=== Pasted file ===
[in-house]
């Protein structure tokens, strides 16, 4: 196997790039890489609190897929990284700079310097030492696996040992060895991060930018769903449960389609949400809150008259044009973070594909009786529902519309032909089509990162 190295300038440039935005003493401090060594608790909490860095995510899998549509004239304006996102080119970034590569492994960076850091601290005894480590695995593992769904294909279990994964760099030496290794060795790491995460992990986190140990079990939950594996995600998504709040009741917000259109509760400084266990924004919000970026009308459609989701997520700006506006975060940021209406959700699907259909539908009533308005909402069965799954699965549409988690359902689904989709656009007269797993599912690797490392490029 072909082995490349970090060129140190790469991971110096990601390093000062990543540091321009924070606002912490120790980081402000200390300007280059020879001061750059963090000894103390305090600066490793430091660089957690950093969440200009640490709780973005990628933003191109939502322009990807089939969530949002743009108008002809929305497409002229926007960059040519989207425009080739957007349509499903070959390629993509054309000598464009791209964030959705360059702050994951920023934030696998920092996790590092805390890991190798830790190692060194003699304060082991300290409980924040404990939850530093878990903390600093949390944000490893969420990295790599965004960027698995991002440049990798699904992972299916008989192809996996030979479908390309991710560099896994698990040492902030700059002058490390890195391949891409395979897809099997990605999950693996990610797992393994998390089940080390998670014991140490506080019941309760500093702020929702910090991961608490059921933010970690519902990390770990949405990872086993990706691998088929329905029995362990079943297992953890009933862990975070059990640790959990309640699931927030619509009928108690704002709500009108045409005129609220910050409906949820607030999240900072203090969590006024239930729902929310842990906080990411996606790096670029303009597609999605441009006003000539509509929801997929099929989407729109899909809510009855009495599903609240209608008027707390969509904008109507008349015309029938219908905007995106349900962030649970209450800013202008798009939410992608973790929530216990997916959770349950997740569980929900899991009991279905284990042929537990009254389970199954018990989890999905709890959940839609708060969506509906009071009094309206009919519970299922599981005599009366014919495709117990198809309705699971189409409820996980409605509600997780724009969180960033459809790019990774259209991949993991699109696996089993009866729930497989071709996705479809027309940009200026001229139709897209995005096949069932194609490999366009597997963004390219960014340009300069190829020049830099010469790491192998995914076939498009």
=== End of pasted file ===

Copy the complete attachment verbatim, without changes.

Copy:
[in-house]
């Protein structure tokens, strides 16, 4: 196997790039890489609190897929990284700079310097030492696996040992060895991060930018769903449960389609949400809150008259044009973070594909009786529902519309032909089509990162 190295300038440039935005003493401090060594608790909490860095995510899998549509004239304006996102080119970034590569492994960076850091601290005894480590695995593992769904294909279990994964760099030496290794060795790491995460992990986190140990079990939950594996995600998504709040009741917000259109509760400084266990924004919000970026009308459609989701997520700006506006975060940021209406959700699907259909539908009533308005909402069965799954699965549409988690359902689904989709656009007269797993599912690797490392490029 072909082995490349970090060129140190790469991971110096990601390093000062990543540091321009924070606002912490120790980081402000200390300007280059020879001061750059963090000894103390305090600066490793430091660089957690950093969440200009640490709780973005990628933003191109939502322009990807089939969530949002743009108008002809929305497409002229926007960059040519989207425009080739957007349509499903070959390629993509054309000598464009791209964030959705360059702050994951920023934030696998920092996790590092805390890991190798830790190692060194003699304060082991300290409980924040404990939850530093878990903390600093949390944000490893969420990295790599965004960027698995991002440049990798699904992972299916008989192809996996030979479908390309991710560099896994698990040492902030700059002058490390890195391949891409395979897809099997990605999950693996990610797992393994998390089940080390998670014991140490506080019941309760500093702020929702910090991961608490059921933010970690519902990390770990949405990872086993990706691998088929329905029995362990079943297992953890009933862990975070059990640790959990309640699931927030619509009928108690704002709500009108045409005129609220910050409906949820607030999240900072203090969590006024239930729902929310842990906080990411996606790096670029303009597609999605441009006003000539509509929801997929099929989407729109899909809510009855009495599903609240209608008027707390969509904008109507008349015309029938219908905007995106349900962030649970209450800013202008798009939410992608973790929530216990997916959770349950997740569980929900899991009991279905284990042929537990009254389970199954018990989890999905709890959940839609708060969506509906009071009094309206009919519970299922599981005599009366014919495709117990198809309705699971189409409820996980409605509600997780724009969180960033459809790019990774259209991949993991699109696996089993009866729930497989071709996705479809027309940009200026001229139709897209995005096949069932194609490999366009597997963004390219960014340009300069190829020049830099010469790491192998995914076939498009």